Last updated: October 10. 2013 3:54PM - 3775 Views
Cris Ritchie — Editor



John C. Combs was led into the Perry County Circuit Courtroom in July where he pleaded guilty to the 2009 murder of Dr. Dennis Sandlin. He was sentenced on Thursday to serve 40 years in prison. (photo by Cris Ritchie | Hazard Herald)
John C. Combs was led into the Perry County Circuit Courtroom in July where he pleaded guilty to the 2009 murder of Dr. Dennis Sandlin. He was sentenced on Thursday to serve 40 years in prison. (photo by Cris Ritchie | Hazard Herald)
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HAZARD—The Knott County man who fatally shot a well known Perry County physician nearly four years ago learned his own fate this week as he was sentenced to serve the next four decades in prison.


John C. Combs was ushered into the Perry County Circuit Courtroom in shackles on Thursday as several members of the late Dr. Dennis Sandlin’s family looked on from across the room. Combs sat at the defense table, stolid and quietly as Judge John David Caudill presided over brief procedural matters before allowing comments.


Danielle Sandlin, Dr. Dennis Sandlin’s daughter, approached the podium where she made her first public comments about the case since Caudill issued a gag order in 2010. Combs’s sentencing represents a new chapter, she said, but it does not represent an end as she and the rest of her family will have to live with what happened to her father for the rest of their lives.


She made note of the fact that Combs has never shown remorse or taken responsibility for his actions that took the life of her father in December 2009, when Combs entered the Leatherwood-Blackey Clinic and shot Dr. Sandlin after Sandlin reportedly refused to issue a prescription for narcotics.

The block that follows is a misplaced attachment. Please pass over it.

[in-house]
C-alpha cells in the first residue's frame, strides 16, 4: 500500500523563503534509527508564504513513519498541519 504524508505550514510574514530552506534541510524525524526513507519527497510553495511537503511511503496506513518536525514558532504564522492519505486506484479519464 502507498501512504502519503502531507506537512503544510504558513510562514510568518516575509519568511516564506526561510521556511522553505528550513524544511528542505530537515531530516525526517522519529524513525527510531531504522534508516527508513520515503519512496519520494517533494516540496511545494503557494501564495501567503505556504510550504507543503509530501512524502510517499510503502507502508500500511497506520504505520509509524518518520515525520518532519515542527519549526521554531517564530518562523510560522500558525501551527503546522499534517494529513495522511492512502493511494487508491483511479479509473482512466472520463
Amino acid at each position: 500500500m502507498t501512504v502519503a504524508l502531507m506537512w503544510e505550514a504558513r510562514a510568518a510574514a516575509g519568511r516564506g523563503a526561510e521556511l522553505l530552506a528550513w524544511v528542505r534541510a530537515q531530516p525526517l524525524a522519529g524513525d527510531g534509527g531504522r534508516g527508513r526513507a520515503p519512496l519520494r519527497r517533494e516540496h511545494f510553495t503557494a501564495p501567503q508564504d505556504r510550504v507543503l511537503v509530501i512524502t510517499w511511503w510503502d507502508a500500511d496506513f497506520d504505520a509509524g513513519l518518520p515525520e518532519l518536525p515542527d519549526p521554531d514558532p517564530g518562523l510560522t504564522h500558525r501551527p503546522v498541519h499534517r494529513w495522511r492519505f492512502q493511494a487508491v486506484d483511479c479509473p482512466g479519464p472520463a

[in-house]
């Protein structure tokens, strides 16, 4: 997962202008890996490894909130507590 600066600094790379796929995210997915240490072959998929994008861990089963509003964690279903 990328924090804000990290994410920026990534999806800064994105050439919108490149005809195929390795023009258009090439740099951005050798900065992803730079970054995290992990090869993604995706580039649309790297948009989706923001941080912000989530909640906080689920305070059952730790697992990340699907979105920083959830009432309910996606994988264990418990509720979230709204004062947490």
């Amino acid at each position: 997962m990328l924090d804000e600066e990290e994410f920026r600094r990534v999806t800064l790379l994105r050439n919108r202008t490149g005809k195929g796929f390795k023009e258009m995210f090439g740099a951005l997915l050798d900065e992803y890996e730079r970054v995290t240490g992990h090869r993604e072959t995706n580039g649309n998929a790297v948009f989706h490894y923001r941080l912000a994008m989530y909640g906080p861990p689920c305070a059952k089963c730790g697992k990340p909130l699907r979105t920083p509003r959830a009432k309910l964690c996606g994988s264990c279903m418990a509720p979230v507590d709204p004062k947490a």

“You walked into a nonprofit clinic, supposedly to get treatment from a doctor who would pull his own wallet out to pay for a patient’s medication, and you say that he made you angry because he said you didn’t have insurance,” Sandlin said. “And we know that’s probably not exactly what happened. Mr. Combs, we’re not here because of anything my father did, we’re not here because of anything my family did. We’re here because of you and your actions. You chose to murder Dr. Dennis Sandlin, and I’m not sure if he hurt your feelings or wounded your ego, but it’s because of you that my family is suffering, Dr. Sandlin’s family is suffering, as I’m sure your family is suffering, and I hope one day you will take responsibility for what you did and stop blaming everyone and everything else.”


Sandlin said her family has received love and support from the community, and will continue to do so. And while Combs, now at age 49, will likely spend the rest of his life in prison, she assured him that Dr. Sandlin’s family will be present for every parole hearing.


“I hope you live every day thinking of my father’s face before you pulled that trigger,” she added, “because he deserved to live.”


Judge Caudill proceeded to issue a sentence in the case, following the plea agreement entered in July that called for 40 years to serve on one count of murder. Subsequent counts of tampering with physical evidence, burglary, and terroristic threatening were dismissed. He will be required to serve at least 85 percent of his sentence before he is eligible for parole.


Caudill also took the time to make his own comments on the case, agreeing that Combs has shown no emotional response while in court, and only claimed any type of responsibility during comments he made to probation officers.


“Specifically, I recall the day he took the plea,” Caudill said. “He blamed everybody but himself that day. He has shown absolutely no remorse whatsoever in court.”


Caudill added Combs has attempted to blame Dr. Sandlin’s murder on others, but by his own actions, Combs has affected several people, from the Sandlin family to his own. He said he hopes the state parole board takes into account Combs’s failure to take accountability.


“To my eyes, you have never shown the first remorse for what you did, and I think if the system works this is a life sentence, and I hope the system does work in your case,” Caudill said. “I hope you don’t make parole, because you’ve shown no reason for it to be granted.”


Combs’s only verbal output during the hearing was a request to speak, which Caudill denied.


Caudill ordered Combs to be transported to a state prison as soon as possible. He is currently being held at the Kentucky River Regional Jail in Hazard.

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